This episode takes a retrospective view of supply chain disruptions during the Pandemic. In it we examine the rhetoric of policy makers and the realities of disruption and in some cases the supply chain chaos caused by a failure of planning and execution. Evidence for the claims is brought into focus. Some of the unusual events were certainly that but were they really ‘Black Swans’. One could argue that if it is something beyond experience it is rightly described as a ‘black swan moment’ and yet we also see failures of adequate planning and execution that caused disruptions that might have been avoided.
Energy Supply, Cost and Disruption This week's episode takes a closer look at energy cost and food chain disruptions occurring in the supply chain. Energy usage in the UK still dominated by fossil fuel 47 per cent Gas and 2 per cent Coal. Last week the UK had to bring back a coal source when wind powered fell short of the target.
Border Controls and Food Supply Disruption Border controls post Brexit have been called useless by Marks and Spencer saying they are not fit for purpose. It is not food that's in short supply according to Archie Norman but lorry drivers. Ian Wright of the Food and Drink Federation says big suppliers are prepared and the impact is highest on smaller suppliers.
UK Competitiveness Britain's trade with the EU have fallen by £1.7 billion in July according to ONS statistics published last week. There is some concern about UK competitiveness if the trend persists. Most commentators think it is only temporary.
Shipping Hold Ups Shipping pressures remain as economies open up. Ship availability is in short supply along with container boxes. Ships are lining up at ports in Los Angeles. One executive noted that four weeks ago there were 40 waiting and this week there are 75 so it appears the problem is worsening.
Supply Chain Geography impact on cost Time, cost and quality are essential ingredients in supply chains as we manage risk and complexity in networks of suppliers. The geography of supply chains became less relevant during the past 30 years but it now appears that geography is important to manage risk and build resilient supply chains. Tony Hines discusses what this means for supply chain strategies and just-in-time systems. Agility is necessary when supply chains are disrupted. Rethinking supply chains puts transport logistics at risk. It is more than just geography it is the economics of the geography along with the balance of risk and cost.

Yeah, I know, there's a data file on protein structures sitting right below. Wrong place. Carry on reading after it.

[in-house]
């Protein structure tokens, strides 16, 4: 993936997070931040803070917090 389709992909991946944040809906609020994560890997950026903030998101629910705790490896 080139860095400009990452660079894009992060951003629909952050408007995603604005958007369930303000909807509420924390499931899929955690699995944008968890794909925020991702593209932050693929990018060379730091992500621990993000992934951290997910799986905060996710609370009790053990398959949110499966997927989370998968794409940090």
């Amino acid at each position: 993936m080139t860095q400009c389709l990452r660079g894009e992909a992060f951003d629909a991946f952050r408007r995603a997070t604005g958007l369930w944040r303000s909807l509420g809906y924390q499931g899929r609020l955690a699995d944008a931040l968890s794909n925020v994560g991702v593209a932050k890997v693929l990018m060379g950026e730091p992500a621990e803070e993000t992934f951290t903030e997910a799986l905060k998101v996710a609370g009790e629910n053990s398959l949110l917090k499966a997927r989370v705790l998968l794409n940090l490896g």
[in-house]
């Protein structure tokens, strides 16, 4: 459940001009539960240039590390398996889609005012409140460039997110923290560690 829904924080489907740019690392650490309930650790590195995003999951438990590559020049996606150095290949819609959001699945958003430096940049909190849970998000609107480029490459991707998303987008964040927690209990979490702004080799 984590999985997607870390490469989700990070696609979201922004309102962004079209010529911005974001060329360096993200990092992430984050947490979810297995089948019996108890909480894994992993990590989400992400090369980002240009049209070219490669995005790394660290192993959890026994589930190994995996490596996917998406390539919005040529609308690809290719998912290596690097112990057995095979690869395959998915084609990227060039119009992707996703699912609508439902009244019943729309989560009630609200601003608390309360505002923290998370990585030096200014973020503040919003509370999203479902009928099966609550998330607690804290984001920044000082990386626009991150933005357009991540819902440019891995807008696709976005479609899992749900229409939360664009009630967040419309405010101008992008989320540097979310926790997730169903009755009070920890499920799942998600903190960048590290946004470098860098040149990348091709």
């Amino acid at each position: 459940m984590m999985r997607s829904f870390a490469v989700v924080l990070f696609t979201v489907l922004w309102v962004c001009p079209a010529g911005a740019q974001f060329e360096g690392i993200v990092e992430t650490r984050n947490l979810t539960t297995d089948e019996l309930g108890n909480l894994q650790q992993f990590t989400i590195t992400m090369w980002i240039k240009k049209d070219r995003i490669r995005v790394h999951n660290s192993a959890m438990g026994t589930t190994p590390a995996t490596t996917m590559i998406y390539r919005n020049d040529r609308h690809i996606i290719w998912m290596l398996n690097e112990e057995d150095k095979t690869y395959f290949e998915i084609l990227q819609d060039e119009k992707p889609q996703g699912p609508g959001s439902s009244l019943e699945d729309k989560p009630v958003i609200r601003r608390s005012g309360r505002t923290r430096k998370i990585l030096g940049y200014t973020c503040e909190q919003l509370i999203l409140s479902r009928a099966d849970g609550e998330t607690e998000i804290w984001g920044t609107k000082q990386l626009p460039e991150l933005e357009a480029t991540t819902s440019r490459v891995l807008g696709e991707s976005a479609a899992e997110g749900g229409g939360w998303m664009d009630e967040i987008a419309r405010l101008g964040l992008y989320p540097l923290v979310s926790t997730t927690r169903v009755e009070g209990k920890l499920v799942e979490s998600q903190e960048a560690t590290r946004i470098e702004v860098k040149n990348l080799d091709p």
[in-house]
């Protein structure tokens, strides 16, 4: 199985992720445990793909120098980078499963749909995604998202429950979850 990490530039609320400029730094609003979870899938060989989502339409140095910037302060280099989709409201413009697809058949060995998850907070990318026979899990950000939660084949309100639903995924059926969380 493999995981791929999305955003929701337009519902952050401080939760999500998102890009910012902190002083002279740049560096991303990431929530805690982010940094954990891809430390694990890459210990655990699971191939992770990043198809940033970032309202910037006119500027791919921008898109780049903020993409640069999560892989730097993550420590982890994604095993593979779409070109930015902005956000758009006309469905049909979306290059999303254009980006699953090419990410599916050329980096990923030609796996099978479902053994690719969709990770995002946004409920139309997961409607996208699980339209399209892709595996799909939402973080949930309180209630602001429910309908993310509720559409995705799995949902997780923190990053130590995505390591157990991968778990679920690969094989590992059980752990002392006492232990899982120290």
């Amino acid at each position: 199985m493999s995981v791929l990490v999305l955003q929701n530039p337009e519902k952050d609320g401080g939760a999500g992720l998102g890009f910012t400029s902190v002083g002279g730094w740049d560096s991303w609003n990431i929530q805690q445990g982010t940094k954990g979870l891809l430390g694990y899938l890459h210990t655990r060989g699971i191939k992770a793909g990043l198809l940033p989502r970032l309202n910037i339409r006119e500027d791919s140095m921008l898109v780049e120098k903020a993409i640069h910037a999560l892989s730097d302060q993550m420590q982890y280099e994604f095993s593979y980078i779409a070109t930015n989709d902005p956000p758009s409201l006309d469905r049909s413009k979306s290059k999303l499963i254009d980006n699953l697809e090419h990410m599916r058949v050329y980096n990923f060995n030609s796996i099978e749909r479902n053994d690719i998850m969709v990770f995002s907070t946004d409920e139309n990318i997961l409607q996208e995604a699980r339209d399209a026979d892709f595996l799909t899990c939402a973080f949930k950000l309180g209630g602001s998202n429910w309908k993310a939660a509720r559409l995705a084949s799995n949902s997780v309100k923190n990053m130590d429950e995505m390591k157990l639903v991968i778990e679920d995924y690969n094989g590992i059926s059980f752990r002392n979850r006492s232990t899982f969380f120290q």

Where there's a will there's a way What can government do to overcome HGV driver shortages. Tony Hines offers some policy choices that could be enacted immediately.
Disruption caused by a shortage of CO2 This has been caused by the increasing cost of gas energy.
In this week's episode we follow up from last time and discuss what went wrong with supply chains in the past eighteen months and how to fix the weakest links in your supply chains.
Tony Hines makes the distinction between two types of problem that disrupt supply chains. His type 1 problem is one caused by issues in a particular supply chain. Type 2 problems are systemic and effect all supply chains. He gives specific examples of the two types he has identified and offers some suggestions on how to deal with them.
Pallet Board Problems Stateside (US) Also in this episode is the problem in the USA with regard to pallet boards and a brief explanation of why it is happening.
Visibility in Your Supply Chain Visibility is of paramount importance if you want to know where everything is in your supply chain to avoid disruptions and to plan for them when the data in your dashboard reveals the signals of trouble ahead.
Labour Problems and Supply Chain Disruption Continuing problems with labour shortages are discussed in the US, UK and EU. The impact this is having on the farm to fork supply chain is permanent according to Ian Wright CEO of the Food and Drinks Federation (UK). Brexit has been the cause of much disruption in the UK Supply Chain and the Norther Ireland protocol is disrupting supplies to supermarkets there.